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Some neighbors fought a duplex, and won, as county approves more Missing Middle homes

1313 N. Harrison Street (via Google Maps)

Last month, some neighbors told a developer they would “oppose any attempt to obtain permits” for a duplex in the Tara-Leeway Heights neighborhood, and the developer backed down.

McLean-based BeaconCrest Homes bought a single-family home at 1313 N. Harrison Street, an area residents have dubbed “Larchmont.” When it announced to neighbors its plans to build a duplex, a skirmish over the lot’s future — based on a provision in a deed from 1938 — ensued.

The tiff began in early August and ended with BeaconCrest agreeing to build a single-family home almost two weeks ago, according to correspondence between residents and the developer. The letters were published in an email newsletter authored by former Arlington County Board candidate Natalie Roy, tracking Missing Middle or “Expanded Housing Options” developments.

Two months ago, Arlington County began accepting applications for plans to build 2-6 unit homes where previously only single-family homes were allowed. Staff have approved five projects and 18 are under review, while the Larchmont neighbors fought BeaconCrest and some Alcova Heights residents are asking the county to reject some zoning changes associated with two EHO proposals.

On July 31, BeaconCrest bought 1313 N. Harrison Street for $950,000, according to Arlington County property records. In a letter dated Aug. 3, the developer told neighbors its plans despite an 85-year-old deed attached to the home saying “not more than one house shall be constructed upon the lot.”

Based on its analysis, the developer said it doubted this would be enforceable. Touting their previous experience going up against developers, neighbors disagreed, saying the law and Arlington County zoning code are on their side.

“As you may be aware, the Larchmont neighborhood has a history of successfully halting developers’ attempts to ignore similar existing deeds and covenants… e.g., 1320 Greenbrier and 1500 Harrison, among others,” the letter said.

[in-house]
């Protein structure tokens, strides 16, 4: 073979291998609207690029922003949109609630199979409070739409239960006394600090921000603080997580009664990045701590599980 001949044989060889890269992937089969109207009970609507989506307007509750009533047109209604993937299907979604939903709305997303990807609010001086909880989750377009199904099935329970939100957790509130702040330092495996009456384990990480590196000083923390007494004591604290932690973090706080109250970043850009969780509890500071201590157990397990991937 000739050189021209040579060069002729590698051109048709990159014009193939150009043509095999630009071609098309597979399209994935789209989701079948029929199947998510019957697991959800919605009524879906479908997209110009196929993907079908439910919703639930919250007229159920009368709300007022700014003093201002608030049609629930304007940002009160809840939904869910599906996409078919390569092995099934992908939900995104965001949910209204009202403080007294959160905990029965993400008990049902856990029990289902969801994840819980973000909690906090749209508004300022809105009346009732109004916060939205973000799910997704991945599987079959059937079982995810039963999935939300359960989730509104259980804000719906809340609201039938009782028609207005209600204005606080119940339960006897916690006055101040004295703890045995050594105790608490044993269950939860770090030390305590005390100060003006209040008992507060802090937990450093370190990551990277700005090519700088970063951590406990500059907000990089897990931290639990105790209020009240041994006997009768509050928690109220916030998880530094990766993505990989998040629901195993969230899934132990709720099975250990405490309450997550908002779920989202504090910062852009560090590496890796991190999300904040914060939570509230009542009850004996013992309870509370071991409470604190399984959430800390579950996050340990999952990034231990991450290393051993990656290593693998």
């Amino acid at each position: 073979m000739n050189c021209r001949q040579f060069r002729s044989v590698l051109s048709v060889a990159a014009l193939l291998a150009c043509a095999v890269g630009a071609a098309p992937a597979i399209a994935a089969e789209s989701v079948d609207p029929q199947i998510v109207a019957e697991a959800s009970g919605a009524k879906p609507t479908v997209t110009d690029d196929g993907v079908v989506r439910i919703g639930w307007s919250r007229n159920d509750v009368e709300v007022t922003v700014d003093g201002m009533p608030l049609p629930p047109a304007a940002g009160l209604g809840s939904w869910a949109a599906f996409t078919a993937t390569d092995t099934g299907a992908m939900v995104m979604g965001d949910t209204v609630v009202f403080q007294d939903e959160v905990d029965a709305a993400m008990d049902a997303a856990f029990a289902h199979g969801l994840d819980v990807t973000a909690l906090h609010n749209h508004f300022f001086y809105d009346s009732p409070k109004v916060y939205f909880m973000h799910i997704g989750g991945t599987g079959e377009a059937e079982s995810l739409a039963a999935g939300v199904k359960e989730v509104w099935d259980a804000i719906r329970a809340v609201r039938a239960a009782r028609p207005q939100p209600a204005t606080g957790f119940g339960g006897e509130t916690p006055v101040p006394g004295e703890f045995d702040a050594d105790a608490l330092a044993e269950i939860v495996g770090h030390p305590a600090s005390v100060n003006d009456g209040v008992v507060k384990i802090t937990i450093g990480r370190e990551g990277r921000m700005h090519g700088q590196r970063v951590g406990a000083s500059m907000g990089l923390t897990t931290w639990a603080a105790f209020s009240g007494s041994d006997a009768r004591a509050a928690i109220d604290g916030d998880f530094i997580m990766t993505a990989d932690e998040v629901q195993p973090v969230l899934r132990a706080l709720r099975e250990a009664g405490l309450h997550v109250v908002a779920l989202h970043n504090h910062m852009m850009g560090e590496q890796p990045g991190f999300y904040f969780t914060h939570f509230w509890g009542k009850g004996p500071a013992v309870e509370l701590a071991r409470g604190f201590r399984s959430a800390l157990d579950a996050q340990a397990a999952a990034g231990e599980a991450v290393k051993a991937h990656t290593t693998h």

They pointed to a provision in the county zoning code saying the more restrictive agreement, whether county code or existing agreements, controls what happens on a property.

How Arlington County zoning code handles conflicting provisions (via Arlington County)

Neighbors also accused the project of compounding unsafe traffic conditions on N. Harrison Street. They say drivers will slalom around parked vehicles on the narrow road to get between Washington and Langston Blvd.

“Your proposed development will only exacerbate this, endangering residents, including the many children who live on the block,” they said. “Adding multi-unit housing, which requires mandated space for on-street parking, will result in further traffic and safety issues.”

Street parking has been discontinued on some parts of N. Harrison Street for safety reasons, the letter says, noting other residents have asked the county for more parking restrictions to mitigate these traffic issues.

In her “EHO Watch” newsletter, Roy, who launched her campaign earlier this year opposing Missing Middle, called this a “win.”

“The takeaway from this win is that neighborhood covenants — where they exist and are germane — can be effective in promoting Arlington County’s stated Comprehensive Goals of having a diversity of densities while preserving existing neighborhoods,” she wrote.

“The other key point is it takes considerable volunteer time, energy, and organizing prowess by neighbors, to not only be vigilant but to act fast,” she continued.

Missing Middle advocates, including the leaders of pro-housing group YIMBYs of Northern Virginia, are celebrating their own wins, however. Jane Green recently lauded newly approved plans to turn a dilapidated carriage house within walking distance of the Ballston Metro station into a 6-plex.

An old real estate listing for the property she found had touted that the new owner could build a 5-bedroom, 4-bathroom custom-built home and convert the existing carriage house into a 1-bedroom, 1-bathroom accessory dwelling unit.

The county approved its most recent batch of EHOs on Friday. Those approved, and those in the queue, are tracked on the county’s website.

There are six 6-plexes and triplexes each in the queue, followed by a trio of duplexes as well as a 4- and 5-plex.

The following map shows approved and under-review Missing Middle-type projects, color-coded by the number of units. Click on the window in the upper left hand corner to see the map’s legend.

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